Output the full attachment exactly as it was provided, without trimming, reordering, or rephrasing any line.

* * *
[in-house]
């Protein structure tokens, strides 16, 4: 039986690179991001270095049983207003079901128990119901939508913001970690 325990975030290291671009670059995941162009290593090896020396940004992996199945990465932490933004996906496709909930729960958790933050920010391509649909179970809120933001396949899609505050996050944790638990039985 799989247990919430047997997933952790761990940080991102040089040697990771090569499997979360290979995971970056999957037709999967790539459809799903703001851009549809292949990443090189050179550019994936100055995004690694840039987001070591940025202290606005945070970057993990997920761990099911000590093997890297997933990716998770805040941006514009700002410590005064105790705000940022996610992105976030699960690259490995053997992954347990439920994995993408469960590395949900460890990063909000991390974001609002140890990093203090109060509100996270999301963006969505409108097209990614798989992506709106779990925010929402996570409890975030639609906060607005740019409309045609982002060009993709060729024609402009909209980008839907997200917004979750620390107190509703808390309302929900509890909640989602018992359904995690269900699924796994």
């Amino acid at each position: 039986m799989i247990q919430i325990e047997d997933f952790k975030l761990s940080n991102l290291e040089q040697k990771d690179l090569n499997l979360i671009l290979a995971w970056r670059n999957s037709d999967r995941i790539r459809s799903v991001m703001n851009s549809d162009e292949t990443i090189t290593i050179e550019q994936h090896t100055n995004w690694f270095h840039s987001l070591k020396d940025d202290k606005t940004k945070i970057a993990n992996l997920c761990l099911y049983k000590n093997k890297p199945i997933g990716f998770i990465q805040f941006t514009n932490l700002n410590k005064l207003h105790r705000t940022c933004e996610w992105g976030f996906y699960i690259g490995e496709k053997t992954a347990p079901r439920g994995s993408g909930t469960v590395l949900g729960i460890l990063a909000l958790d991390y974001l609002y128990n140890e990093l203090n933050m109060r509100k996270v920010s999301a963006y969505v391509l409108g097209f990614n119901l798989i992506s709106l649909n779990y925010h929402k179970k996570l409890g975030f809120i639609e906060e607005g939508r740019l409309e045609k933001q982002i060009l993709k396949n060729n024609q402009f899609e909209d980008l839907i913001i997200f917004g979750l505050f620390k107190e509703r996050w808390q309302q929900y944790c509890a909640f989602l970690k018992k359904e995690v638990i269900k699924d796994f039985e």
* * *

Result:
[in-house]
């Protein structure tokens, strides 16, 4: 039986690179991001270095049983207003079901128990119901939508913001970690 325990975030290291671009670059995941162009290593090896020396940004992996199945990465932490933004996906496709909930729960958790933050920010391509649909179970809120933001396949899609505050996050944790638990039985 799989247990919430047997997933952790761990940080991102040089040697990771090569499997979360290979995971970056999957037709999967790539459809799903703001851009549809292949990443090189050179550019994936100055995004690694840039987001070591940025202290606005945070970057993990997920761990099911000590093997890297997933990716998770805040941006514009700002410590005064105790705000940022996610992105976030699960690259490995053997992954347990439920994995993408469960590395949900460890990063909000991390974001609002140890990093203090109060509100996270999301963006969505409108097209990614798989992506709106779990925010929402996570409890975030639609906060607005740019409309045609982002060009993709060729024609402009909209980008839907997200917004979750620390107190509703808390309302929900509890909640989602018992359904995690269900699924796994």
């Amino acid at each position: 039986m799989i247990q919430i325990e047997d997933f952790k975030l761990s940080n991102l290291e040089q040697k990771d690179l090569n499997l979360i671009l290979a995971w970056r670059n999957s037709d999967r995941i790539r459809s799903v991001m703001n851009s549809d162009e292949t990443i090189t290593i050179e550019q994936h090896t100055n995004w690694f270095h840039s987001l070591k020396d940025d202290k606005t940004k945070i970057a993990n992996l997920c761990l099911y049983k000590n093997k890297p199945i997933g990716f998770i990465q805040f941006t514009n932490l700002n410590k005064l207003h105790r705000t940022c933004e996610w992105g976030f996906y699960i690259g490995e496709k053997t992954a347990p079901r439920g994995s993408g909930t469960v590395l949900g729960i460890l990063a909000l958790d991390y974001l609002y128990n140890e990093l203090n933050m109060r509100k996270v920010s999301a963006y969505v391509l409108g097209f990614n119901l798989i992506s709106l649909n779990y925010h929402k179970k996570l409890g975030f809120i639609e906060e607005g939508r740019l409309e045609k933001q982002i060009l993709k396949n060729n024609q402009f899609e909209d980008l839907i913001i997200f917004g979750l505050f620390k107190e509703r996050w808390q309302q929900y944790c509890a909640f989602l970690k018992k359904e995690v638990i269900k699924d796994f039985e």